Thursday, April 30, 2015

Farrotto al pomodoro

 
 
  
When I made this, the wisteria was still blooming outside of our kitchen window. The weather was warm, the smell was divine and we kept the window open all day to make the most of that warm, scented spring breeze and lovely view. Every now and then, I cut off some of the flowers and livened up our table and my blog photos. 

That lasted about a week.

Now the flowers are gone and it has been raining and chilly. Our beautiful wisteria has gone back to being a flowerless nuisance, getting tangled in our rolling shutters, crumbling the stucco of the building façade and the paint on the pre-war wooden fixtures, attracting pigeons to nest in,  and making our kitchen pretty dark. I will admit that it helps keep the room cool in the blazing summer heat, but it also unfortunately hides the view of our building's quaint courtyard and magnolia tree.

 
But that is the cycle of life, of nature, is it not? And what makes it all the more special: nature shows itself for an instant in all of its ravishing, fleeting beauty, only to leave us with the memory of what was and what can be, for the rest of the year.
 
Luckily nature, besides providing vegetation with transient beauty, also offers a great variety of plants for our everyday nutrition. Some of these less-known varieties - like farro, which has been around for millennia - are experiencing a comeback.  
 
Clockwise: in the making
A farrotto is simply a risotto made with farro, or if you prefer, farro made using the risotto technique. You can use pretty much any ingredient to make this, just as you would in risotto, but here I used the most humble of pantry ingredients, canned tomatoes.
 
This dish is not gluten free, as some may think, because farro is a member of the wheat family, but it does offer a valid alternative to white rice, especially for those who are looking to substitute highly-processed white carbs. You may not be eating less calories, but what you are ingesting is a complex carb that breaks down slowly, making you feel fuller for longer. Farro is also a cholesterol-lowering fiber (about 8gr per cup versus the 4gr per cup provided by white rice!). Farro is rich in magnesium, vitamin B, and protein, and although I eat it for all of these reasons, our main reason for buying it is its nutty flavor and pleasantly chewy texture.*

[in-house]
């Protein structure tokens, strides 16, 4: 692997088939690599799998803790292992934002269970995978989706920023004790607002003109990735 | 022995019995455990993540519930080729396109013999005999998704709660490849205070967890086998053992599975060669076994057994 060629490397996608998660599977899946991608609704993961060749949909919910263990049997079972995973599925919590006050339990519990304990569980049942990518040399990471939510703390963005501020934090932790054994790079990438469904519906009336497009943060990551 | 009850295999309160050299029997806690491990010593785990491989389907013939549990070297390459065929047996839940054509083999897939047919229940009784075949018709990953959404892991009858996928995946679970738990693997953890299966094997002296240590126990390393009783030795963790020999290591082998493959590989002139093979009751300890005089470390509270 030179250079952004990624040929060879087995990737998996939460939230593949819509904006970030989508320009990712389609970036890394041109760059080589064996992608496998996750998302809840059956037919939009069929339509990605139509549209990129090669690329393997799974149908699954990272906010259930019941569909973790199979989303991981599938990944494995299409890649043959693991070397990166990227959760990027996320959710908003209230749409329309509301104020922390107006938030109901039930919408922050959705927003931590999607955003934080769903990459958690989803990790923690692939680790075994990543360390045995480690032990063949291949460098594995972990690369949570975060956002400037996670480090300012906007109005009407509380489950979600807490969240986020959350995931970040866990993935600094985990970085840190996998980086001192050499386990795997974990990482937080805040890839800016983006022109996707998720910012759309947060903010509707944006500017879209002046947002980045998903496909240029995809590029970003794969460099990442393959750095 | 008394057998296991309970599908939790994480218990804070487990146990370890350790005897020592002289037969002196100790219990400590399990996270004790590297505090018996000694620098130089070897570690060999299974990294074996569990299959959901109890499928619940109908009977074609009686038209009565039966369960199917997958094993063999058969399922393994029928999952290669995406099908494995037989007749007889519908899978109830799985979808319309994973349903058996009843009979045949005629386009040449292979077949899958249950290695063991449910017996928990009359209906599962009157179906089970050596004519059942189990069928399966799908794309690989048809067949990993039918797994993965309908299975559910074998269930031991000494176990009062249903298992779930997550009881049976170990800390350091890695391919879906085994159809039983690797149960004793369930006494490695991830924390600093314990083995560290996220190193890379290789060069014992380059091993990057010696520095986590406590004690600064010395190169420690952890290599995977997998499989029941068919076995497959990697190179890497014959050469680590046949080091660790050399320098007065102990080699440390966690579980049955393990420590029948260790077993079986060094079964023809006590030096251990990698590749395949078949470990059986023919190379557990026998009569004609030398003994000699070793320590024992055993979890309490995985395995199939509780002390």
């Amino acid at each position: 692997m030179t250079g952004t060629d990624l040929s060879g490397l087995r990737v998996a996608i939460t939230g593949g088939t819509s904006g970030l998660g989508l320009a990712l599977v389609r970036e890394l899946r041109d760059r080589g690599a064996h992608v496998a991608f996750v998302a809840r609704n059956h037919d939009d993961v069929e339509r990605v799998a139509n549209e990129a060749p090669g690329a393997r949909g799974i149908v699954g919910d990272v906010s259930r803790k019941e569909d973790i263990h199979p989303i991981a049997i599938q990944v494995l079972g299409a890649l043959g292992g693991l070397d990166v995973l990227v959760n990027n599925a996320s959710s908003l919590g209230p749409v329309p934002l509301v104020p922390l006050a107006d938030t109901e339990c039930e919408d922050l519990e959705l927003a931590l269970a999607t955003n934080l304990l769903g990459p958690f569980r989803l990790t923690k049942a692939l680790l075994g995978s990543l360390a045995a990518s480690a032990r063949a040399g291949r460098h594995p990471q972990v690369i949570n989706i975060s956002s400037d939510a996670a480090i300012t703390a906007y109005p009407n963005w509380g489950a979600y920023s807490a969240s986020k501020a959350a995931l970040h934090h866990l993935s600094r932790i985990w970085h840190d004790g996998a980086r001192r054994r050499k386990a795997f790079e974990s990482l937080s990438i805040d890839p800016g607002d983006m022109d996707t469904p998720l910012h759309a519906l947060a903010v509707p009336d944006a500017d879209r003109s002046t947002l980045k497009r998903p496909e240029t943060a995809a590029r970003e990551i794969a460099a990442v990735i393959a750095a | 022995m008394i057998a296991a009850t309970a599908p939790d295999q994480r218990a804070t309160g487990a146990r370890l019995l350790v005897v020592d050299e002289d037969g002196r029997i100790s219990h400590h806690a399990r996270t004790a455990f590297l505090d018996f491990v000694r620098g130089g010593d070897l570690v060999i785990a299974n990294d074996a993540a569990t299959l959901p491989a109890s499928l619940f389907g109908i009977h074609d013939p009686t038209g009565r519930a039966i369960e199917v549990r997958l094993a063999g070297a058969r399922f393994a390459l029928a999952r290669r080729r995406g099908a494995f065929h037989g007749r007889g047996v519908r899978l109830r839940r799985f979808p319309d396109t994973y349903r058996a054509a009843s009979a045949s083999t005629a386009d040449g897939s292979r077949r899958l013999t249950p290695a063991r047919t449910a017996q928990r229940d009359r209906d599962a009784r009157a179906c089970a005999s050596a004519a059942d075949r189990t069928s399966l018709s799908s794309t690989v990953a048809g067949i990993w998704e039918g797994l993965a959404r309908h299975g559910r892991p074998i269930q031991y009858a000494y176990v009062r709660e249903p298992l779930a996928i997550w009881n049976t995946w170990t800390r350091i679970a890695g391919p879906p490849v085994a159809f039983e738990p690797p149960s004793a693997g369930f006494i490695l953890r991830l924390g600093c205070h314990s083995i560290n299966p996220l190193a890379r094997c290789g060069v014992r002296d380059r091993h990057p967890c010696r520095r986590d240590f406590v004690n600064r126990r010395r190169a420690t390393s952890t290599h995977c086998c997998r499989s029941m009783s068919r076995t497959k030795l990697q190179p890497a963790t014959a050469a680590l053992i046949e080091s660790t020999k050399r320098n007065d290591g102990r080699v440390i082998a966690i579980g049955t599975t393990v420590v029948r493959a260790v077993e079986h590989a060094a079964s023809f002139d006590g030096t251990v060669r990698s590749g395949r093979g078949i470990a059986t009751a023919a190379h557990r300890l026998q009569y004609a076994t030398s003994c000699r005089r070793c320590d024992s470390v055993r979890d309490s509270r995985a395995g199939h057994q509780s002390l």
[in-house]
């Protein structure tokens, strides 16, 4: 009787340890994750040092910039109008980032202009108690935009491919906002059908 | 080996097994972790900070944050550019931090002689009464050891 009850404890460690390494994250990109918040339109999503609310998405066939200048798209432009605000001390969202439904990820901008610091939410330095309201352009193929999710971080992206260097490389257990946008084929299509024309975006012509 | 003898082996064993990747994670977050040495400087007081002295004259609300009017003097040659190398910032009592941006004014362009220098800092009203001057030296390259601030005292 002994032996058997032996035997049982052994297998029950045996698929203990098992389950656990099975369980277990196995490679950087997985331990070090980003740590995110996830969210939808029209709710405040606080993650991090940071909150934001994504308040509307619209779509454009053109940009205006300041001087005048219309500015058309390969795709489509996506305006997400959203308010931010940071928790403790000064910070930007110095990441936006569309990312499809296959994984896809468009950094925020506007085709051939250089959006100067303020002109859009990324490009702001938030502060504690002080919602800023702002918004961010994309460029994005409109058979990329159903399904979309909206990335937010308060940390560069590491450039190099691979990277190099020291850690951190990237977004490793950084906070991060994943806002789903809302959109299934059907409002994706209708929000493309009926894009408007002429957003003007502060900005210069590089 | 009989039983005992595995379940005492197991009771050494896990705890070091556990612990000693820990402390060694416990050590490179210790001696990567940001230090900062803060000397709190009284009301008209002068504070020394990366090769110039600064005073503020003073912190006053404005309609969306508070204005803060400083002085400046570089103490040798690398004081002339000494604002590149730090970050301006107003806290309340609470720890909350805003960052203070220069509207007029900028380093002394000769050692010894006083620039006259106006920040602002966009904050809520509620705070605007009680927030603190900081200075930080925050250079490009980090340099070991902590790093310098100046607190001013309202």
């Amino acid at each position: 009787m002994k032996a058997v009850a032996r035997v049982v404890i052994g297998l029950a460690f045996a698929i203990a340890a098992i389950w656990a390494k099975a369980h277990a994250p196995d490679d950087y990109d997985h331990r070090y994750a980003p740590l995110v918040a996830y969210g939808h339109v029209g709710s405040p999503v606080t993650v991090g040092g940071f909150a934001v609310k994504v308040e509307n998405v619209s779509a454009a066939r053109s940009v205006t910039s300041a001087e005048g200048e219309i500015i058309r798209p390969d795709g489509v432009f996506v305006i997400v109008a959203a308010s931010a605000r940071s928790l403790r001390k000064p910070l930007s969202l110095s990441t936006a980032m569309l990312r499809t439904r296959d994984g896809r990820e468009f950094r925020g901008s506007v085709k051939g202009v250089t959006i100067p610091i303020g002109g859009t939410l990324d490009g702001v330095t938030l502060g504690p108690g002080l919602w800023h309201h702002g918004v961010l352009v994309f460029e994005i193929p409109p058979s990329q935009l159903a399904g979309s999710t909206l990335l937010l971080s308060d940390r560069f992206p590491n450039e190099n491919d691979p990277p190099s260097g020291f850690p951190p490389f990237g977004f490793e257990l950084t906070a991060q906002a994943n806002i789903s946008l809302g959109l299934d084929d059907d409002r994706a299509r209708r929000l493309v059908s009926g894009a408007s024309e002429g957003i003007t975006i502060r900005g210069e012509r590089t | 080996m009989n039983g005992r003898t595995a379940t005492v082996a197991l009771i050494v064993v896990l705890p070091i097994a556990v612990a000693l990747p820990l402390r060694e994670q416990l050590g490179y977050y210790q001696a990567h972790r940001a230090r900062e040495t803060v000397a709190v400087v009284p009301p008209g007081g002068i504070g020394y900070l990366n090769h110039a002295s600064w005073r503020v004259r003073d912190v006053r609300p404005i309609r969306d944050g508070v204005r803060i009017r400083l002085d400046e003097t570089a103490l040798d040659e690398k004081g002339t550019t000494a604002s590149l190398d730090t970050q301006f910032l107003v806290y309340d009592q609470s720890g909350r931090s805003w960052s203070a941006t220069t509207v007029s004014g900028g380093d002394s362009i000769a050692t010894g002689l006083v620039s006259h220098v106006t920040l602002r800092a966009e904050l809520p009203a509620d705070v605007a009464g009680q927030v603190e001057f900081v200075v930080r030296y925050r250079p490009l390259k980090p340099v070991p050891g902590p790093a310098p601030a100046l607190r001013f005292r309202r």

Ingredients
400gr farro
1-1.5l vegetable stock
1 400gr can chopped tomatoes
1 medium-sized yellow onion, diced
1 large clove garlic, slivered or chopped
4-5 anchovy filets

Parmesan cheese
extra virgin olive oil
pepper

Heat some olive in a pot. Peel and dice/sliver the onion and garlic. Cook them in the olive oil on a low flame, until the onion is soft, then add the anchovy filets. When they have melted, raise the flame a little and add the chopped tomatoes (or you could add the farro beforehand to toast it a little). When all the flavors have melded, pour in the farro and start making the farrotto, by adding a little stock whenever the grains have absorbed most of the liquid and stirring a little. Constant stirring is not necessary, because the grains do not release starch like white rice would. Also, the hull doesn't stick as easily to the bottom of the pot. When the farro is ready (keep tasting, but it will remain al dente, with a little bite), serve immediately sprinkled with Parmesan cheese, freshly ground pepper and a drizzle of extra virgin olive oil.  

We sprinkled over a little Pimenton de la Vera this time (see above)
 

* Please note that this is a personal blog and that I am by no means a professional nutritionist, dietitian, or doctor. The information on this blog is purely based on my personal opinion, experience, and research.

13 comments:

  1. What a great recipe! Love the addition of the anchovies! My wisteria is gone, too, but at least it comes back in the fall...

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  2. I second the comment above. I dont think I have ever tasted farro but the dish reminds me of our bulgur with tomatoes, with Italian flavors!